Hannah Kent



Researcher, Critical Infrastructure Resilience Unit, Scottish Government & CECHR, Dundee University 2014 – 2015

Collaborative research assessing the resilience of critical infrastructure services within Scotland. The project provided a number of recommendations to the Scottish Government for further developing the resilience of organisations providing critical infrastructure services to Scotland. A final report was produced for the Scottish Government for dissemination and the research findings were presented to both the Scottish Government and the Scottish Resilience Development Service (SCORDS).

Senior Environmental Consultant, Parsons Brinckerhoff 2008 – 2013

A large multi-disciplinary engineering consultancy. Responsible for scoping and managing projects to ensure efficient delivery for clients. Devising and undertaking impact assessments (EIA/SEA) in line with Bristish & International regulations, report writing, proposing mitigation, managing budget & staff resources, peer reviewing reports and offering expert witness.

Health, Safety & Environment Consultant, Stansted Environmental Services 2007 – 2008

Environmental Consultancy Services including Environmental & Architectural Acoustics, Air Quality and Contaminated Land, H&S, CDM, EIAs. Building Regulation Compliance Testing for both Sound Insulation Testing (UKAS accredited) and Air Tightness Testing.

Environmental Health Officer – Various International Military Exercises, British Army, 2006 – 2007

Providing all aspects of Environmental & Force Health Protection support to military exercises involving circa 800 troops within Africa.

Senior Environmental Health Officer, Bristol City Council 2002 – 2006

Dealing with all aspects of statutory obligations, responding to high volumes of pollution and emergency incidents. Drafting the Councils Major Accident Hazardous Pipeline Manual. Assisting the Council exercise their emergency response plans in line with the Civil Contingencies Act 2004.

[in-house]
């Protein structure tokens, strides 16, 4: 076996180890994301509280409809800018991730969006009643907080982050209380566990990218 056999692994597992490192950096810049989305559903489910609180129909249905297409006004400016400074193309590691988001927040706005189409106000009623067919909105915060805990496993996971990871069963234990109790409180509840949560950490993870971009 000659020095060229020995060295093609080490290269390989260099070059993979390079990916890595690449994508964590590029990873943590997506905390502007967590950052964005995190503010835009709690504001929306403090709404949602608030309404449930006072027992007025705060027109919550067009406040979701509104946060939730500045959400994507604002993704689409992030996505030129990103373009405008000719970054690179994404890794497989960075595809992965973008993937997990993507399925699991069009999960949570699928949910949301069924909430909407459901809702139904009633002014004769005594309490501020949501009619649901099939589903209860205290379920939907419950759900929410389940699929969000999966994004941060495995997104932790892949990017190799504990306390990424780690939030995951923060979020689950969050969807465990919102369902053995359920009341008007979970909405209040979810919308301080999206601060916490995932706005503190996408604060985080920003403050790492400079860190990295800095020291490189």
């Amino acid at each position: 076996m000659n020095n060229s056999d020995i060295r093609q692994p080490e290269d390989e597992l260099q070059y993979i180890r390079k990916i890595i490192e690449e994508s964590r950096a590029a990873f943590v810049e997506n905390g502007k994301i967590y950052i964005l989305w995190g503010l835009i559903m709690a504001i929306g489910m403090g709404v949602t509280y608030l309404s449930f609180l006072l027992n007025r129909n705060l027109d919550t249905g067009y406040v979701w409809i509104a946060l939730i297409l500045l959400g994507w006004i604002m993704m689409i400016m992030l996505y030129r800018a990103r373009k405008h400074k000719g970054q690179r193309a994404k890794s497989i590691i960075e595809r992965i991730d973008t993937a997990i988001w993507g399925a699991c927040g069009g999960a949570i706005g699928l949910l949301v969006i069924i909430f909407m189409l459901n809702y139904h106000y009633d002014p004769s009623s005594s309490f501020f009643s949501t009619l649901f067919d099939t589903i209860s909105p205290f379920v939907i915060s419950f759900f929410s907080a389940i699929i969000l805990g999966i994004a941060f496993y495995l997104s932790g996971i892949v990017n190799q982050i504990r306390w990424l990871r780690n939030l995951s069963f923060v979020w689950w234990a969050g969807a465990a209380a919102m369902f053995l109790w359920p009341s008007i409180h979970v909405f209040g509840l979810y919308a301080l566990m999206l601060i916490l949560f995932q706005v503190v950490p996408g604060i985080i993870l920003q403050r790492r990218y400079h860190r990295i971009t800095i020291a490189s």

Research interests

Keywords: Technology, Adaptation & Data-Driven Decision Making, Climate Change, Organisational Resilience, Organisational Change.

This research looks holistically at climate change adaptation to support service continuity and resilience, identifying the effects (positive and negative) of information and technology on response and resilience to flooding incidents as well as how the use of information and technology can facilitate greater resilience to climate change, both in operations and for societal benefit.

A review of the theoretical literature identified that Information System (IS) research is problematical both theoretically and in practice (Serafeimidis and Smithson, 2000). IS research is at the junction of people, organisations, and technology (Von Alan et al., 2004), and therefore it is argued that furthering our knowledge involves two complementary but distinct research paradigms, namely, behavioural and design science (March and Smith, 1995).

In organisational studies, social constructionism forms the basis of mainstream research and knowledge, in that, social reality is humanly produced in ongoing activity and routines (Berger and Luckmann (1966) cited in, Cunliffe, 2008). Activity theory offers particular utility in this research as it can tailor the findings towards delivering resilient solutions that will support adaptation and transformation activities. New practices can be trialled and further analysed, creating continuous incremental improvements through which emergent pioneering transformational models of work activities develop.

The interconnected relationship between technology, information and incident management has many implications for delivering a resilient response to flooding incidents. Despite a consensus over the benefits of technologies in incident response, the objective of using technology is far from realisation (Aman et al., 2012).

Research that connects technological, sociological, and organisational issues is still considered critical for improving disaster response (Underwood, 2010), particularly technology and information systems during incidents (Adrot and Pallud, 2009). Calls to identify technologies that better support incident management, with a focus on “emergent technology structures enacted in practice rather than embodied structures fixed in technologies” (Orlikowski, 2000 p.408) in order to identify value in what technology affords, rather than what we can use it for.


  • PhD Researcher in Organisational Resilience, Climate & Technological Adaptation, 2015/20
  • MSc Catchment Hydrology & Management (Merit), University of Dundee, 2015
  • MSc Environmental & Architectural Acoustics (Distinction), London South Bank, 2012
  • Diploma in Acoustics and Noise Control, University of the West of England, 2001
  • BSc Environmental Health (2:1) University of the West of England, 1998

Research groups and institutes

  • Adaptation Information Management and Technology
  • Centre for Technology Innovation and Engagement